For many homeowners who opt for a conventional mortgage with less than a 20 percent down payment, Private Mortgage Insurance (PMI) becomes a necessary part of their monthly expenses. PMI is an additional charge on your mortgage payment, primarily designed to protect the lender in case of default. However, there are several ways to eliminate this extra cost, which can save you a significant amount over the life of your mortgage.
When Does PMI Go Away?
The Homeowners Protection Act of 1998 set forth guidelines for the automatic termination of PMI. According to the Act, PMI must be removed by the lender once the borrower attains a 78 percent loan-to-value (LTV) ratio. This means that when you have paid down your mortgage to 78 percent of the original purchase price of your home, PMI should be lifted automatically.
For instance, if you bought a home for $300,000, PMI would be removed when your mortgage principal falls to $234,000. It’s important to note that PMI costs decrease as you pay down your loan, and are completely removed when you reach the required LTV ratio.
How to Get Rid of PMI
While PMI can add hundreds to your monthly mortgage payment, there are several strategies to get rid of it:
1. Wait for Automatic or Final Termination
Under the Homeowners Protection Act, PMI is automatically terminated once your LTV ratio hits 78 percent. Alternatively, PMI must be cancelled at the midpoint of your loan’s amortization schedule, regardless of LTV ratio. This applies if you’ve been making regular payments and are in good standing with your lender.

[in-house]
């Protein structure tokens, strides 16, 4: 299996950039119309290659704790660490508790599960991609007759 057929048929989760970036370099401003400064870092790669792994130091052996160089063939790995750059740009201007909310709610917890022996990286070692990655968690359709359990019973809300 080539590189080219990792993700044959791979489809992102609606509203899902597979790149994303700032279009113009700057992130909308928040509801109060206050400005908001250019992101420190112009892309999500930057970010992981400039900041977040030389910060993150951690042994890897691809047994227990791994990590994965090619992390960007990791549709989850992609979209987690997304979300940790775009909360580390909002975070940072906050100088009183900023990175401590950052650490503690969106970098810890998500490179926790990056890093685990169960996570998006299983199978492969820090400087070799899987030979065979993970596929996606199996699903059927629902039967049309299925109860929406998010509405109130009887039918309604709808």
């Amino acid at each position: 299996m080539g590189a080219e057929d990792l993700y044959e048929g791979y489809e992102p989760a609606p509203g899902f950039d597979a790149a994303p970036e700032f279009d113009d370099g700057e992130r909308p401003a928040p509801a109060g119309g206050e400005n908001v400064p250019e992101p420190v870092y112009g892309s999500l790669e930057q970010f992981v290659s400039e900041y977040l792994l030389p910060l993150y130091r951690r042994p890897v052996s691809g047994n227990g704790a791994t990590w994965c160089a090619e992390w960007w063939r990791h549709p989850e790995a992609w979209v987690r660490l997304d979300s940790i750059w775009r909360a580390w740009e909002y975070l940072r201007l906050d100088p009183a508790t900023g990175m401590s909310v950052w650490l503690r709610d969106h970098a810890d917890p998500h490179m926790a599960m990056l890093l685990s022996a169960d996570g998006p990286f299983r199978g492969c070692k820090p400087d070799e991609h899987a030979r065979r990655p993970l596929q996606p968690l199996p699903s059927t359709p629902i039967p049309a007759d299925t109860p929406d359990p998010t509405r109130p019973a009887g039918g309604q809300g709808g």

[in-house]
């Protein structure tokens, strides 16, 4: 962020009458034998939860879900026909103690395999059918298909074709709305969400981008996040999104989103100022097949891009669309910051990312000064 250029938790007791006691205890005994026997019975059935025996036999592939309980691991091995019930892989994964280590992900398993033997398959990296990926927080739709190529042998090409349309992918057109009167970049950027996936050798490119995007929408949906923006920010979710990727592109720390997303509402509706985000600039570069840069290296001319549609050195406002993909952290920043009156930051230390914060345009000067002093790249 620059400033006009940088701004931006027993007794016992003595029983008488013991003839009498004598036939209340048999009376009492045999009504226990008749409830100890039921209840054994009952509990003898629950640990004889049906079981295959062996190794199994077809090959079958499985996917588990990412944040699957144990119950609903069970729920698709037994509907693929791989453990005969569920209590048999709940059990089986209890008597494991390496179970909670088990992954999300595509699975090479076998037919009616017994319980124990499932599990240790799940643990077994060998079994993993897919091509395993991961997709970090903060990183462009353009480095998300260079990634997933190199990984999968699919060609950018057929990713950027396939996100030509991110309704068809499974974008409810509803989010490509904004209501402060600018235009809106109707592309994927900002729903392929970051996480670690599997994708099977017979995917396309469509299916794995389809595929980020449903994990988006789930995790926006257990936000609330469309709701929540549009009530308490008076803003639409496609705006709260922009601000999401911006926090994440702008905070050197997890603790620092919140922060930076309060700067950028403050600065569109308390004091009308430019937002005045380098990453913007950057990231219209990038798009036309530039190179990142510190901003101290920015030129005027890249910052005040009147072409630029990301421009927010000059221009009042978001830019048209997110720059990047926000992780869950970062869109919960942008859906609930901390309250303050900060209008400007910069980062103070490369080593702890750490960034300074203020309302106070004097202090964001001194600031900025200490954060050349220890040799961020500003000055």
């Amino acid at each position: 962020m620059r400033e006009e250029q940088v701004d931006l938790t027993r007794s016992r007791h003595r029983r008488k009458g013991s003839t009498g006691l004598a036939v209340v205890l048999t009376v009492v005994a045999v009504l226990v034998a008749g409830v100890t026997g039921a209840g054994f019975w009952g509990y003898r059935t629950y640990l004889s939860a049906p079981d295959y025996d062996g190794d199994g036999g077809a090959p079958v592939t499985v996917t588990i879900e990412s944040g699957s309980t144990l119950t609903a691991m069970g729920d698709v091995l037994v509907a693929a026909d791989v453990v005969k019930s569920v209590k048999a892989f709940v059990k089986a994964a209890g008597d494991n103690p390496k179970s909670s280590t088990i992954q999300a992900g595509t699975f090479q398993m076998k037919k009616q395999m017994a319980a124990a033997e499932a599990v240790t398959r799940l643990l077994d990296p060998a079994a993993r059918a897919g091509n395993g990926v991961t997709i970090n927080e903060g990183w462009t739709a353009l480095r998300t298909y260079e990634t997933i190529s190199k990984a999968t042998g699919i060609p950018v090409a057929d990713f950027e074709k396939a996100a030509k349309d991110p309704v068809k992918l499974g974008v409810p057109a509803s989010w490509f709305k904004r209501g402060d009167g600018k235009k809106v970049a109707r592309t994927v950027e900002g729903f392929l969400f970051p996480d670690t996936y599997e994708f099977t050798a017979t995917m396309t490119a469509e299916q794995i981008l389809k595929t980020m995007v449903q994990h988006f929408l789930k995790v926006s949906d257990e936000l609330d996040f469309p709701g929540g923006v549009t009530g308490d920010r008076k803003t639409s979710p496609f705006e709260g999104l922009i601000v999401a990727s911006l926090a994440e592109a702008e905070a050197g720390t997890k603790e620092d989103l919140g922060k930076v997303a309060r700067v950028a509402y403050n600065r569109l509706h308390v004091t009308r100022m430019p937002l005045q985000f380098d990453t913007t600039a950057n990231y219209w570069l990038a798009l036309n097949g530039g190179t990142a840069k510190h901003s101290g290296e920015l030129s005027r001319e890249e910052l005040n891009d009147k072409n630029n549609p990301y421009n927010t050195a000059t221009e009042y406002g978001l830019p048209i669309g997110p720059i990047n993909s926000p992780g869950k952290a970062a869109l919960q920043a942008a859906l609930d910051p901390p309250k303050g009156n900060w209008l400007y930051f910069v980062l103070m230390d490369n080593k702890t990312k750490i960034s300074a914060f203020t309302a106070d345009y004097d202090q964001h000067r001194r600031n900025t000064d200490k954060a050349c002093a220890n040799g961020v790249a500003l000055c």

2. Request PMI Cancellation at 80 Percent Mortgage Balance
You can request to cancel PMI when your mortgage balance reaches 80 percent of your home’s original value. This requires a proactive approach, including a written request to your lender and ensuring you meet other lender-specific requirements.
3. Pay Down Your Mortgage Early
Making larger or additional mortgage payments can expedite reaching 20 percent equity, allowing you to request PMI cancellation sooner.
4. Refinance Your Mortgage
Refinancing might be an option if you’re close to the 20 percent equity mark, especially if you can secure a loan that doesn’t require PMI.
5. Reappraise Your Home
In a thriving real estate market, your home’s value might increase enough to push your equity over the 20 percent mark, qualifying you for PMI cancellation.
6. Home Improvements
Significant improvements to your home might increase its value, potentially raising your equity to the required level for PMI cancellation.
Caution: Don’t Drain Your Assets
While eliminating PMI can be financially beneficial, it’s crucial not to deplete your savings or investment accounts in the process. Maintaining a balance of liquid assets for emergencies is a wise financial strategy.
Know Your Rights Under Federal Law
The Homeowners Protection Act ensures your right to eliminate PMI under specific conditions. Familiarize yourself with these provisions and keep track of your mortgage payments and home value. If you believe your lender is not complying with PMI removal regulations, you can file a complaint with the Consumer Financial Protection Bureau.
Paying off your PMI can be a financially savvy move, saving you thousands over the life of your mortgage. By understanding the rules and keeping a vigilant eye on your mortgage balance and home value, you can take steps to remove this extra charge as soon as you’re eligible. Remember, the responsibility to initiate PMI cancellation often lies with you, the homeowner, so stay informed and proactive in managing your mortgage costs.